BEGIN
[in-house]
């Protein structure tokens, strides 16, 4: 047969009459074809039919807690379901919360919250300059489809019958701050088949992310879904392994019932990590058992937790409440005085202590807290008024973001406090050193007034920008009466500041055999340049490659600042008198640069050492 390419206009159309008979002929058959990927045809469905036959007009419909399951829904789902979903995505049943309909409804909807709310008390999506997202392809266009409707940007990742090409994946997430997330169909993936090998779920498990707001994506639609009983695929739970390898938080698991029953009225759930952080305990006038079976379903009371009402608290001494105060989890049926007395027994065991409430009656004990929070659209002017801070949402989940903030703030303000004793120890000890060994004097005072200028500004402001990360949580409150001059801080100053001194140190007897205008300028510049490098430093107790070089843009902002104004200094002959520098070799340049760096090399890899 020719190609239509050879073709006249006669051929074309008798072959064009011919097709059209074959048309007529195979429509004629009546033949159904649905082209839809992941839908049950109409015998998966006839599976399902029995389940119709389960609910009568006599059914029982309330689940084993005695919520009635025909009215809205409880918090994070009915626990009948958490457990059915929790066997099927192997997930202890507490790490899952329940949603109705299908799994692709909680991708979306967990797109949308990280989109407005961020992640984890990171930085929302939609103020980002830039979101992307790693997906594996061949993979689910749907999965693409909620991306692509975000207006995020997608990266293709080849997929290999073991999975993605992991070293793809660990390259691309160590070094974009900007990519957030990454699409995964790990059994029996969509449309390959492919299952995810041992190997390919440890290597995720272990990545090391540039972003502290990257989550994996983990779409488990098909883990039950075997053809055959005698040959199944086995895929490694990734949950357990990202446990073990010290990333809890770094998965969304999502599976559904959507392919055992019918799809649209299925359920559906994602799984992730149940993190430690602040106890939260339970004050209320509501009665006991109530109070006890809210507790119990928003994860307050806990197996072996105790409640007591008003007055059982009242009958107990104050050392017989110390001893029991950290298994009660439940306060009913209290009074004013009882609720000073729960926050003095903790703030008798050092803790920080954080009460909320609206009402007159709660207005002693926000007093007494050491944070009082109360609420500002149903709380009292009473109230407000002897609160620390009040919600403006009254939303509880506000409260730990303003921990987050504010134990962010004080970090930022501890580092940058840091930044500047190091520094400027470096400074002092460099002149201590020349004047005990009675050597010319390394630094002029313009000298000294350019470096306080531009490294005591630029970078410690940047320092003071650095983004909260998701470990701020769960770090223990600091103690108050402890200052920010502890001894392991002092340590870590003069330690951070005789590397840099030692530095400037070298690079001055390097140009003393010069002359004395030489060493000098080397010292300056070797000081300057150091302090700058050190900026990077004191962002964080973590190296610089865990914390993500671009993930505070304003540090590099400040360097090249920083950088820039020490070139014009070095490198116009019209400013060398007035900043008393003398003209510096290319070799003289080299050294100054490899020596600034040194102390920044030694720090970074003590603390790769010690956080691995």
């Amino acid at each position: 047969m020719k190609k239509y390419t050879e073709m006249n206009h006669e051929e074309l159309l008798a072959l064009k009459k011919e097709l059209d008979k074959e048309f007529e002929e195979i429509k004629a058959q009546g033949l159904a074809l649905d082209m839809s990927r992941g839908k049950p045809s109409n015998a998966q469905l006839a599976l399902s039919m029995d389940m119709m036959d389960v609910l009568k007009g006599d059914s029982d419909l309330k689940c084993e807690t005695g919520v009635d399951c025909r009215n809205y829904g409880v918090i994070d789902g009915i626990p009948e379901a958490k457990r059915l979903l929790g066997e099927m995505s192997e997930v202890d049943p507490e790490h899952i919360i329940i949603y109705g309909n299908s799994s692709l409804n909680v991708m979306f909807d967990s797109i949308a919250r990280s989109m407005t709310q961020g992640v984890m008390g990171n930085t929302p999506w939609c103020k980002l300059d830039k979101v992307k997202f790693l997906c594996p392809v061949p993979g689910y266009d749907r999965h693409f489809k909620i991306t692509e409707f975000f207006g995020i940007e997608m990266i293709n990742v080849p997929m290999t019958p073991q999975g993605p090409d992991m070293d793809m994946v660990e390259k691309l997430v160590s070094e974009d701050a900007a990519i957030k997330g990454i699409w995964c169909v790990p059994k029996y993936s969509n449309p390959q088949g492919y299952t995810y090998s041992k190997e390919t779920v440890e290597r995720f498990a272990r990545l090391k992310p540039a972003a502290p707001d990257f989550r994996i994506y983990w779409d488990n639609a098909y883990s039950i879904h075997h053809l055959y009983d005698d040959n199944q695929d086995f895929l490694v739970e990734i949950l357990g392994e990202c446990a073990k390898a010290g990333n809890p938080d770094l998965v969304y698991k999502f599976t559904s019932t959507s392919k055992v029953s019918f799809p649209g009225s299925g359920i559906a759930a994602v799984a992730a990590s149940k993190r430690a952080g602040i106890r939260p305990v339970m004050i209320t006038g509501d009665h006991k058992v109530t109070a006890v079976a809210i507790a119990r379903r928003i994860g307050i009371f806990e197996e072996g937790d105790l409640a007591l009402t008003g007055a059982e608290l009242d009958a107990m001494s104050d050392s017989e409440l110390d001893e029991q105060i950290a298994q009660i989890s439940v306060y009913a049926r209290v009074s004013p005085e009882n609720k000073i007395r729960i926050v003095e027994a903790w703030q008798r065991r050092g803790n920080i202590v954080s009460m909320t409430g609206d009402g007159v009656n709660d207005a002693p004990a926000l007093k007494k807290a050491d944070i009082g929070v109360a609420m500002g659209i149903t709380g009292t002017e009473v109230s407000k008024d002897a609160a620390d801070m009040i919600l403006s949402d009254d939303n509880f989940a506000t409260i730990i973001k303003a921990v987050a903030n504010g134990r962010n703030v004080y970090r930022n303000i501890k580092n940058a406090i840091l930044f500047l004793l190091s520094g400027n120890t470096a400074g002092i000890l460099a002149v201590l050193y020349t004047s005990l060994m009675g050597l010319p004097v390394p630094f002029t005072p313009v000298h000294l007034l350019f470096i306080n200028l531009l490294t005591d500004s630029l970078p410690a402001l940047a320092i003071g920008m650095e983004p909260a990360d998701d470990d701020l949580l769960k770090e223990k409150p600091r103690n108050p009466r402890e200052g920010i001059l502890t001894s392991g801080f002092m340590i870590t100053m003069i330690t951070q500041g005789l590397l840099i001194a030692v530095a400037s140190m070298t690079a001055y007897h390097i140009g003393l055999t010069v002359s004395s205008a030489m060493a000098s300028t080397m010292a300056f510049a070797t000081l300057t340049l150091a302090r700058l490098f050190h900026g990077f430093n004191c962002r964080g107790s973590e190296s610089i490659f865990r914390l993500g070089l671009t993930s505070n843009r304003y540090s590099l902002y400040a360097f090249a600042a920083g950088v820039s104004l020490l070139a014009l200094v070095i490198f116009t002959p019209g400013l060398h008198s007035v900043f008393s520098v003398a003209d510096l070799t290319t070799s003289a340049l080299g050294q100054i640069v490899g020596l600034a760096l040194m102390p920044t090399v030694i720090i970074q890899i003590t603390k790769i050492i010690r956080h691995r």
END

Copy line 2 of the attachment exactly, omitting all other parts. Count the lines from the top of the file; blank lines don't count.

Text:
């Protein structure tokens, strides 16, 4: 047969009459074809039919807690379901919360919250300059489809019958701050088949992310879904392994019932990590058992937790409440005085202590807290008024973001406090050193007034920008009466500041055999340049490659600042008198640069050492 390419206009159309008979002929058959990927045809469905036959007009419909399951829904789902979903995505049943309909409804909807709310008390999506997202392809266009409707940007990742090409994946997430997330169909993936090998779920498990707001994506639609009983695929739970390898938080698991029953009225759930952080305990006038079976379903009371009402608290001494105060989890049926007395027994065991409430009656004990929070659209002017801070949402989940903030703030303000004793120890000890060994004097005072200028500004402001990360949580409150001059801080100053001194140190007897205008300028510049490098430093107790070089843009902002104004200094002959520098070799340049760096090399890899 020719190609239509050879073709006249006669051929074309008798072959064009011919097709059209074959048309007529195979429509004629009546033949159904649905082209839809992941839908049950109409015998998966006839599976399902029995389940119709389960609910009568006599059914029982309330689940084993005695919520009635025909009215809205409880918090994070009915626990009948958490457990059915929790066997099927192997997930202890507490790490899952329940949603109705299908799994692709909680991708979306967990797109949308990280989109407005961020992640984890990171930085929302939609103020980002830039979101992307790693997906594996061949993979689910749907999965693409909620991306692509975000207006995020997608990266293709080849997929290999073991999975993605992991070293793809660990390259691309160590070094974009900007990519957030990454699409995964790990059994029996969509449309390959492919299952995810041992190997390919440890290597995720272990990545090391540039972003502290990257989550994996983990779409488990098909883990039950075997053809055959005698040959199944086995895929490694990734949950357990990202446990073990010290990333809890770094998965969304999502599976559904959507392919055992019918799809649209299925359920559906994602799984992730149940993190430690602040106890939260339970004050209320509501009665006991109530109070006890809210507790119990928003994860307050806990197996072996105790409640007591008003007055059982009242009958107990104050050392017989110390001893029991950290298994009660439940306060009913209290009074004013009882609720000073729960926050003095903790703030008798050092803790920080954080009460909320609206009402007159709660207005002693926000007093007494050491944070009082109360609420500002149903709380009292009473109230407000002897609160620390009040919600403006009254939303509880506000409260730990303003921990987050504010134990962010004080970090930022501890580092940058840091930044500047190091520094400027470096400074002092460099002149201590020349004047005990009675050597010319390394630094002029313009000298000294350019470096306080531009490294005591630029970078410690940047320092003071650095983004909260998701470990701020769960770090223990600091103690108050402890200052920010502890001894392991002092340590870590003069330690951070005789590397840099030692530095400037070298690079001055390097140009003393010069002359004395030489060493000098080397010292300056070797000081300057150091302090700058050190900026990077004191962002964080973590190296610089865990914390993500671009993930505070304003540090590099400040360097090249920083950088820039020490070139014009070095490198116009019209400013060398007035900043008393003398003209510096290319070799003289080299050294100054490899020596600034040194102390920044030694720090970074003590603390790769010690956080691995």